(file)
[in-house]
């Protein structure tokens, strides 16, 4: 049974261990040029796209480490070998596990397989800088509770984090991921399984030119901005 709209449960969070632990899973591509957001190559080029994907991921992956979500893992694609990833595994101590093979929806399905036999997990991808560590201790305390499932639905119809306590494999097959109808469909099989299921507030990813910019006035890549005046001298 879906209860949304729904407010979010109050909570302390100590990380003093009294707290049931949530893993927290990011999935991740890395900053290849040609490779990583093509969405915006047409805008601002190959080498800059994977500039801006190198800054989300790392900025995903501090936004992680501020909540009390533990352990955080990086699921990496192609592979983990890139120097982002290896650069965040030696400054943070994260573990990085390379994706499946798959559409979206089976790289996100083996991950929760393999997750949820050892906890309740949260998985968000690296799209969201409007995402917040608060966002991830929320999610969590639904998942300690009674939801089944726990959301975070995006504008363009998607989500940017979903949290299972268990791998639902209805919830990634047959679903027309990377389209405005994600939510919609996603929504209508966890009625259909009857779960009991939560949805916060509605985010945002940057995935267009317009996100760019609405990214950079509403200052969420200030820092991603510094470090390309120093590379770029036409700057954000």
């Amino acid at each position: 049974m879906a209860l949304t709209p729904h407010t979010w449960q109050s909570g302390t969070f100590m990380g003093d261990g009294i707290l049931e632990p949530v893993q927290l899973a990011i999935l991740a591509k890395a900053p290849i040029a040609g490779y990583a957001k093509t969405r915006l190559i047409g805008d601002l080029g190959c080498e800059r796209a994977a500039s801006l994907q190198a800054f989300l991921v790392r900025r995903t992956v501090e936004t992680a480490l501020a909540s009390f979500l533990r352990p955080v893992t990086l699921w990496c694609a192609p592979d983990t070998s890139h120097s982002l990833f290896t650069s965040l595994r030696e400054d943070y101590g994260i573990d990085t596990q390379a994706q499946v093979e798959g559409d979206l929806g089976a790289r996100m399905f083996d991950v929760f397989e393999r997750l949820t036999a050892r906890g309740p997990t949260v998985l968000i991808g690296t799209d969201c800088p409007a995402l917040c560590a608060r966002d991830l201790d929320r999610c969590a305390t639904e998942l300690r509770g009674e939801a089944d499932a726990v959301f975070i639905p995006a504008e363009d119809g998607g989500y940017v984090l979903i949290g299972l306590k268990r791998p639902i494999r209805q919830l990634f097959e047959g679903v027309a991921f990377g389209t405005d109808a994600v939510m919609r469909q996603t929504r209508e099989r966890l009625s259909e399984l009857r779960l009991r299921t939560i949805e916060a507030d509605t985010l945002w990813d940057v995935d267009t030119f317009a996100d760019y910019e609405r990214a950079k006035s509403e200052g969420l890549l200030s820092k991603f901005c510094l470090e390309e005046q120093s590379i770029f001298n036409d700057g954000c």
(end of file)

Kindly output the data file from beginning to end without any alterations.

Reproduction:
[in-house]
């Protein structure tokens, strides 16, 4: 049974261990040029796209480490070998596990397989800088509770984090991921399984030119901005 709209449960969070632990899973591509957001190559080029994907991921992956979500893992694609990833595994101590093979929806399905036999997990991808560590201790305390499932639905119809306590494999097959109808469909099989299921507030990813910019006035890549005046001298 879906209860949304729904407010979010109050909570302390100590990380003093009294707290049931949530893993927290990011999935991740890395900053290849040609490779990583093509969405915006047409805008601002190959080498800059994977500039801006190198800054989300790392900025995903501090936004992680501020909540009390533990352990955080990086699921990496192609592979983990890139120097982002290896650069965040030696400054943070994260573990990085390379994706499946798959559409979206089976790289996100083996991950929760393999997750949820050892906890309740949260998985968000690296799209969201409007995402917040608060966002991830929320999610969590639904998942300690009674939801089944726990959301975070995006504008363009998607989500940017979903949290299972268990791998639902209805919830990634047959679903027309990377389209405005994600939510919609996603929504209508966890009625259909009857779960009991939560949805916060509605985010945002940057995935267009317009996100760019609405990214950079509403200052969420200030820092991603510094470090390309120093590379770029036409700057954000």
């Amino acid at each position: 049974m879906a209860l949304t709209p729904h407010t979010w449960q109050s909570g302390t969070f100590m990380g003093d261990g009294i707290l049931e632990p949530v893993q927290l899973a990011i999935l991740a591509k890395a900053p290849i040029a040609g490779y990583a957001k093509t969405r915006l190559i047409g805008d601002l080029g190959c080498e800059r796209a994977a500039s801006l994907q190198a800054f989300l991921v790392r900025r995903t992956v501090e936004t992680a480490l501020a909540s009390f979500l533990r352990p955080v893992t990086l699921w990496c694609a192609p592979d983990t070998s890139h120097s982002l990833f290896t650069s965040l595994r030696e400054d943070y101590g994260i573990d990085t596990q390379a994706q499946v093979e798959g559409d979206l929806g089976a790289r996100m399905f083996d991950v929760f397989e393999r997750l949820t036999a050892r906890g309740p997990t949260v998985l968000i991808g690296t799209d969201c800088p409007a995402l917040c560590a608060r966002d991830l201790d929320r999610c969590a305390t639904e998942l300690r509770g009674e939801a089944d499932a726990v959301f975070i639905p995006a504008e363009d119809g998607g989500y940017v984090l979903i949290g299972l306590k268990r791998p639902i494999r209805q919830l990634f097959e047959g679903v027309a991921f990377g389209t405005d109808a994600v939510m919609r469909q996603t929504r209508e099989r966890l009625s259909e399984l009857r779960l009991r299921t939560i949805e916060a507030d509605t985010l945002w990813d940057v995935d267009t030119f317009a996100d760019y910019e609405r990214a950079k006035s509403e200052g969420l890549l200030s820092k991603f901005c510094l470090e390309e005046q120093s590379i770029f001298n036409d700057g954000c």